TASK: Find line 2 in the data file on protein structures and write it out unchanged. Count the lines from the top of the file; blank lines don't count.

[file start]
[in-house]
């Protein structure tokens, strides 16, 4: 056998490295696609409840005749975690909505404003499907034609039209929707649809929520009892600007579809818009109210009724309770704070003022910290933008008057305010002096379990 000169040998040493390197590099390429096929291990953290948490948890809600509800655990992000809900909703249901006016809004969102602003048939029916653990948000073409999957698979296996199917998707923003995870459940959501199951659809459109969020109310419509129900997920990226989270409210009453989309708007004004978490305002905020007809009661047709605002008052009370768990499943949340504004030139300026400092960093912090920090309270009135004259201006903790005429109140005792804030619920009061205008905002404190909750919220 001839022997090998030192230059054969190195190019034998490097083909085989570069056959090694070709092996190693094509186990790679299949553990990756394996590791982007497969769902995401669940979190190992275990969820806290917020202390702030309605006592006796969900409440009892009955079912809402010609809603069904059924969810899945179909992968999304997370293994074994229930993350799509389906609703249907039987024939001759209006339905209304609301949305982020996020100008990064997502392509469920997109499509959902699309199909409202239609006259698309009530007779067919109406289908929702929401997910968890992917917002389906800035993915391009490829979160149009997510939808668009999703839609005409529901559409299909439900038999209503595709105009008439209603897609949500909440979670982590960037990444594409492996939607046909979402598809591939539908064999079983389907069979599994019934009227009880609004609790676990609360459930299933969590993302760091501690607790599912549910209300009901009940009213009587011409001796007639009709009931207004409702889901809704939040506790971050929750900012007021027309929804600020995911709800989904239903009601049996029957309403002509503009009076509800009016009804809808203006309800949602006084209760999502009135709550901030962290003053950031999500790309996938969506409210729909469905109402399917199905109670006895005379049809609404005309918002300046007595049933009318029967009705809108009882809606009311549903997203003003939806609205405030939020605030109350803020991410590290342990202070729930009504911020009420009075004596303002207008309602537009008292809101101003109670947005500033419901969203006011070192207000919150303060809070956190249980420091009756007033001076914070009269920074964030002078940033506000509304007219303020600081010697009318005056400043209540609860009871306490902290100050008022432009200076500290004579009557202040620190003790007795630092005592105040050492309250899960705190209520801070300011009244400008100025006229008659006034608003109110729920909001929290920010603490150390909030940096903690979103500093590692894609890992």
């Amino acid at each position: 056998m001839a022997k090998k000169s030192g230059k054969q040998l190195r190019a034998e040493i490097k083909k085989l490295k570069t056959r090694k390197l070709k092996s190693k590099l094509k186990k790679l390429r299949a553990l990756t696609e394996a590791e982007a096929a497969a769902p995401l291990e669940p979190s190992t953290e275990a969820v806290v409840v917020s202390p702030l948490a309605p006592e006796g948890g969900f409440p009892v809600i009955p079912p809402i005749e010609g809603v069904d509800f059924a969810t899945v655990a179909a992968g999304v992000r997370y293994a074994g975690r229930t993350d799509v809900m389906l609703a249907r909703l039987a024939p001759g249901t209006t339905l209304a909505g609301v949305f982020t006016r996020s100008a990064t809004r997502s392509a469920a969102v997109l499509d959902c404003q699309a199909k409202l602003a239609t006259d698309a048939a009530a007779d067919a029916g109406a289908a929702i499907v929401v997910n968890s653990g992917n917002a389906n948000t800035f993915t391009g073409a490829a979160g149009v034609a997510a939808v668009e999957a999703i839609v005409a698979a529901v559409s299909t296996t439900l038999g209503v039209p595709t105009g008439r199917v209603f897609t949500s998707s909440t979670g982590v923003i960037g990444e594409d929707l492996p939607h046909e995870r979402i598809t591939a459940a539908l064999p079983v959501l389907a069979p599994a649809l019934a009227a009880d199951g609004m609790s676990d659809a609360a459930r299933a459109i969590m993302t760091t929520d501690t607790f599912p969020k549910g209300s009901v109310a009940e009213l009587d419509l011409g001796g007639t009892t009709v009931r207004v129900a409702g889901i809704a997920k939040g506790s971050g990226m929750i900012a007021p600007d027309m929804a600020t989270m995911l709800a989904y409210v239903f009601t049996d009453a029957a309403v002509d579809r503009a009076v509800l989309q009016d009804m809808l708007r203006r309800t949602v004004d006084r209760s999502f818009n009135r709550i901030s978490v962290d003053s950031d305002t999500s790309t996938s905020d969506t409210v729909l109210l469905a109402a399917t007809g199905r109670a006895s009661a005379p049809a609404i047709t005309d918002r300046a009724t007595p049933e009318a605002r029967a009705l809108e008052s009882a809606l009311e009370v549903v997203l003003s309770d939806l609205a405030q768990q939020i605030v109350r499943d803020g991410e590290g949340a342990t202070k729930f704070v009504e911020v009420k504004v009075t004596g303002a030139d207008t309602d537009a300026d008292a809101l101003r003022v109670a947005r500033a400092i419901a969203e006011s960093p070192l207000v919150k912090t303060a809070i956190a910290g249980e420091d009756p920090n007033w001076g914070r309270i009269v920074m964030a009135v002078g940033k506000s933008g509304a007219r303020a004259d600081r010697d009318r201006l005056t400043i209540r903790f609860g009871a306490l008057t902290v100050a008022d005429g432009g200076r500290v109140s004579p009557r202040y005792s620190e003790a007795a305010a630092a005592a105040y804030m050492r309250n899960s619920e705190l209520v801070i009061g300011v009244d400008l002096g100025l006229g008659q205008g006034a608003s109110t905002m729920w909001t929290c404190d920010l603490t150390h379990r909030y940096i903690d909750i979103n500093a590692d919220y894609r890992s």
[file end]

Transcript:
């Protein structure tokens, strides 16, 4: 056998490295696609409840005749975690909505404003499907034609039209929707649809929520009892600007579809818009109210009724309770704070003022910290933008008057305010002096379990 000169040998040493390197590099390429096929291990953290948490948890809600509800655990992000809900909703249901006016809004969102602003048939029916653990948000073409999957698979296996199917998707923003995870459940959501199951659809459109969020109310419509129900997920990226989270409210009453989309708007004004978490305002905020007809009661047709605002008052009370768990499943949340504004030139300026400092960093912090920090309270009135004259201006903790005429109140005792804030619920009061205008905002404190909750919220 001839022997090998030192230059054969190195190019034998490097083909085989570069056959090694070709092996190693094509186990790679299949553990990756394996590791982007497969769902995401669940979190190992275990969820806290917020202390702030309605006592006796969900409440009892009955079912809402010609809603069904059924969810899945179909992968999304997370293994074994229930993350799509389906609703249907039987024939001759209006339905209304609301949305982020996020100008990064997502392509469920997109499509959902699309199909409202239609006259698309009530007779067919109406289908929702929401997910968890992917917002389906800035993915391009490829979160149009997510939808668009999703839609005409529901559409299909439900038999209503595709105009008439209603897609949500909440979670982590960037990444594409492996939607046909979402598809591939539908064999079983389907069979599994019934009227009880609004609790676990609360459930299933969590993302760091501690607790599912549910209300009901009940009213009587011409001796007639009709009931207004409702889901809704939040506790971050929750900012007021027309929804600020995911709800989904239903009601049996029957309403002509503009009076509800009016009804809808203006309800949602006084209760999502009135709550901030962290003053950031999500790309996938969506409210729909469905109402399917199905109670006895005379049809609404005309918002300046007595049933009318029967009705809108009882809606009311549903997203003003939806609205405030939020605030109350803020991410590290342990202070729930009504911020009420009075004596303002207008309602537009008292809101101003109670947005500033419901969203006011070192207000919150303060809070956190249980420091009756007033001076914070009269920074964030002078940033506000509304007219303020600081010697009318005056400043209540609860009871306490902290100050008022432009200076500290004579009557202040620190003790007795630092005592105040050492309250899960705190209520801070300011009244400008100025006229008659006034608003109110729920909001929290920010603490150390909030940096903690979103500093590692894609890992």